Have students work in small groups to complete the Limits of Freedom of Speech Case Studies. Students may be given all the case studies or only some of the studies. You may wish to download and print them as cards in order to distribute individual cases to each group. Use the tests on limits to freedom of speech as a way to structure student debate over the cases. (The case studies can also be completed individually online if you prefer to do this as homework, or each group could focus on a selected case.)
The case studies:
Case study 1—Permits and demonstrations
Case study 2—Burning a selective service registration certificate
Case study 3—Gathering petitions in a shopping mall
Case study 4—Obscene or indecent phone calls
Case study 5—Distribution of anonymous political flyers
Case study 6—Third-party candidate inclusion in televised debates
Case study 7—Student speech at school assemblies
When students have finished, have them take turns explaining what they decided in each case and why. Check which groups or individual students agreed and which disagreed. When disagreements arise, refer to the tests, discussing (1) the potential for the speech to result in a harmful consequence, 2) the probability that this might occur, and 3) how to resolve conflicting values.
- After this introduction to the tests, have students study one of these guidelines for limiting speech. Students will then write a personal reaction paper on the topic: Do you agree or disagree with the necessity for this limit on speech?
To help students understand that freedom of speech is a contemporary issue, have them scan the newspaper for approximately one week to find articles regarding freedom-of-speech issues. Clip and glue each article to a piece of paper. Beneath the article, students should indicate the specific speech issue involved and whether or not, in their opinion, the speech would be protected.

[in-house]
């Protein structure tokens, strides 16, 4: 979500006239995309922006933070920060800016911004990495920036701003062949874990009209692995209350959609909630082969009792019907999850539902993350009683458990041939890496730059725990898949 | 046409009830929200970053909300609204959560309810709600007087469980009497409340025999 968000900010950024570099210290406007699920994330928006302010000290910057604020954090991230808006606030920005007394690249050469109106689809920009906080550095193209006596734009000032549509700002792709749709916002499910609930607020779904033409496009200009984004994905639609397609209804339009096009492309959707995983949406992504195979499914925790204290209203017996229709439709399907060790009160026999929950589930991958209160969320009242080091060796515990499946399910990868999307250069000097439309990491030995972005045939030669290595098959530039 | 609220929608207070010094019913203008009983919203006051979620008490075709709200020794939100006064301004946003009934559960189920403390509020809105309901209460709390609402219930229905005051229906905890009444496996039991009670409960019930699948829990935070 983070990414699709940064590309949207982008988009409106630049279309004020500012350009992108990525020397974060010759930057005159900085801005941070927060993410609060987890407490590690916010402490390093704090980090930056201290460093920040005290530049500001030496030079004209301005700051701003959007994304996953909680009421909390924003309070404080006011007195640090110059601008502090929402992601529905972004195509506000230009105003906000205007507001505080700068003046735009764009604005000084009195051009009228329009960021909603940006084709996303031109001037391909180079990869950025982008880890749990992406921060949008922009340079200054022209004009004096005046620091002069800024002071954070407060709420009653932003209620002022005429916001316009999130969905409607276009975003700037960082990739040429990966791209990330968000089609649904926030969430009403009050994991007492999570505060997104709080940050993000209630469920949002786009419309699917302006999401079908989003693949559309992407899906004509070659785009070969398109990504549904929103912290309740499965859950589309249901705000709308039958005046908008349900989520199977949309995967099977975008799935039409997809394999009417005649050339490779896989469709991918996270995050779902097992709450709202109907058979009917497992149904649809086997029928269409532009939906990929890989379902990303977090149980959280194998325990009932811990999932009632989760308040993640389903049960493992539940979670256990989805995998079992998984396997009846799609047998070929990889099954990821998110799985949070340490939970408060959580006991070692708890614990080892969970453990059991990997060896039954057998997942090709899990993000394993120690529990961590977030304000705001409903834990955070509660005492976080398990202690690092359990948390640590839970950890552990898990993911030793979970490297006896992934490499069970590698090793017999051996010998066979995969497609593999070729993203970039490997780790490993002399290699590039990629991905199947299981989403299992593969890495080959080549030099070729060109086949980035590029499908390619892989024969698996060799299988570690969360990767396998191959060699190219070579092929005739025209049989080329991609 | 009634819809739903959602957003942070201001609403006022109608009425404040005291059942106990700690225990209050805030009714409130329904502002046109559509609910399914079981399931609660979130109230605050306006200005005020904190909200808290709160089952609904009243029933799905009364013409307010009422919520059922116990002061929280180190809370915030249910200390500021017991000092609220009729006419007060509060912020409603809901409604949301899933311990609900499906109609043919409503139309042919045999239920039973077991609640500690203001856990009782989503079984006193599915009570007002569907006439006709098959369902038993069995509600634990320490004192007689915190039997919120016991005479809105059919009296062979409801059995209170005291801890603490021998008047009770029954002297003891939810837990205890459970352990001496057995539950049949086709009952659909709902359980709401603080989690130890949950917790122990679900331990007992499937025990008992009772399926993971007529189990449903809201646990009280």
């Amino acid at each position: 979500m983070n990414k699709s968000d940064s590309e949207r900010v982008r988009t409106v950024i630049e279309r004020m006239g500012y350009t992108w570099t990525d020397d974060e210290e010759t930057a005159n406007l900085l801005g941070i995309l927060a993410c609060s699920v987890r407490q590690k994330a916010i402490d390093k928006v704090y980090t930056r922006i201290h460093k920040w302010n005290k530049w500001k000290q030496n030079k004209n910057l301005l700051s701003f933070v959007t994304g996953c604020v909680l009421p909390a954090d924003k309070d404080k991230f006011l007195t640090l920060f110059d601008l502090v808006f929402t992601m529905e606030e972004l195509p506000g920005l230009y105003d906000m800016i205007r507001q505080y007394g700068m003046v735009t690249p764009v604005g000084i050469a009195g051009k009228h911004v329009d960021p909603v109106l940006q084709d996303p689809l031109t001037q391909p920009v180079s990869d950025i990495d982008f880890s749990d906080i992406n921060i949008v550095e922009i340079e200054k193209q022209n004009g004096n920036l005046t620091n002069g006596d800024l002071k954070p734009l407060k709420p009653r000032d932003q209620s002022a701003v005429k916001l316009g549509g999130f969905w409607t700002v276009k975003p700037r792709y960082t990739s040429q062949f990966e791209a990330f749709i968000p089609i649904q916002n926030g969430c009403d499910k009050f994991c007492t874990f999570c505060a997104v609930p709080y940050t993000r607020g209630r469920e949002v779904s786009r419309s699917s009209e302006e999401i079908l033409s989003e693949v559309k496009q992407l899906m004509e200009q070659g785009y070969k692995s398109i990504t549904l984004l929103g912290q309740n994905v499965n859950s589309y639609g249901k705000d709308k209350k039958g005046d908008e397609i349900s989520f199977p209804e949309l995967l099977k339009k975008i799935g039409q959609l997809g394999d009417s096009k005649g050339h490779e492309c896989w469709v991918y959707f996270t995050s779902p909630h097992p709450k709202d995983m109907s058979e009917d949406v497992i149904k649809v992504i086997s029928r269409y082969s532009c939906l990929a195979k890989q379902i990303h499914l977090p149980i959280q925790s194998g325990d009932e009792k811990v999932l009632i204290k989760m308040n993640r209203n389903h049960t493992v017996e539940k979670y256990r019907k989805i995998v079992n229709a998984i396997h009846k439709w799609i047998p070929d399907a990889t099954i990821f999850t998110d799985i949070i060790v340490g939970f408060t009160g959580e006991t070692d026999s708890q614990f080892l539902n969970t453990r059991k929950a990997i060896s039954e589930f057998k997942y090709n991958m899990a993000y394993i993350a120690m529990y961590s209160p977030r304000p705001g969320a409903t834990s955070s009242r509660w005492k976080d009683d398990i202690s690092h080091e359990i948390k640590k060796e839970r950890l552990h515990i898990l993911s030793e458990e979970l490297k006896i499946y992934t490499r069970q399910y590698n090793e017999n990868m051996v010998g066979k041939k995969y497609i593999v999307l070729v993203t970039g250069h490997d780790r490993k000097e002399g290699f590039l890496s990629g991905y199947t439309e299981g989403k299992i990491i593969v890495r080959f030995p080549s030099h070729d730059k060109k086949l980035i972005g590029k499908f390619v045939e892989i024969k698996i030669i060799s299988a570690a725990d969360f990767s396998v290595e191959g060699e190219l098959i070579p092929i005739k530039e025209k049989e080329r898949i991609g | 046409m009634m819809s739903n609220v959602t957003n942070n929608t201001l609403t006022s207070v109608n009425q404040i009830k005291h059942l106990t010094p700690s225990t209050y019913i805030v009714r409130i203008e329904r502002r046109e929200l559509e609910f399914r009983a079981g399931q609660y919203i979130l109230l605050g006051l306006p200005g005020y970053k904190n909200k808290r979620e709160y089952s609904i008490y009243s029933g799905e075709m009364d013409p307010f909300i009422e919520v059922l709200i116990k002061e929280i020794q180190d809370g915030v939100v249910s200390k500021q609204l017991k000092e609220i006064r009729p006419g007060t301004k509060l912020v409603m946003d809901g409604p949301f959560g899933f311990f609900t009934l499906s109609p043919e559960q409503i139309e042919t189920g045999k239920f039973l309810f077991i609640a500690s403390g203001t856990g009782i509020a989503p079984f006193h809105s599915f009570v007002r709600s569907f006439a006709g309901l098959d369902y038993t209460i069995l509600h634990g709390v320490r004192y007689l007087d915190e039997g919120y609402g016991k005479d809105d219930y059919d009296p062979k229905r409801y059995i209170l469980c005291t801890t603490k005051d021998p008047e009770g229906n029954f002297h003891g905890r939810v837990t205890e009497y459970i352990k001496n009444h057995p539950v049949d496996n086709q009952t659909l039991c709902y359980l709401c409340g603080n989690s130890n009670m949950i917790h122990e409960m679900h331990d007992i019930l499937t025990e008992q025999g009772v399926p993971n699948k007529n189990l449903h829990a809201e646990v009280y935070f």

On the Web
ACLU Briefing Paper, No. 10
“Freedom of Expression” gives an overview of pure and symbolic speech, limits to speech and three reasons why freedom of expression is essential to a free society.
Ask Sybil Liberty about your right to Free Expression
Answers to students' basic questions.
An activity based on an actual case that occurred at Northwestern University in March 1999.
Columnist Nat Hentoff on use of the heckler’s veto to limit free speech.
Goldman, Jerry. "The U.S. Supreme Court’s Greatest Hits." CD-ROM. Multimedia: audio, images, text. 1999.
Developed and edited by Jerry Goldman, Northwestern University professor and developer of OYEZ Web site. Contains more than 70 hours of the actual oral argument in 50 of the most significant constitutional cases, searchable by name, date and justices participating. Cases include Lee v. Weisman, Miller v. California, Roth v. United States, Tinker v. Des Moines Ind. Comm. School Dist.
Hentoff, Nat. Free Speech for Me — But Not for Thee. HarperCollins Publishers, Inc. 1992.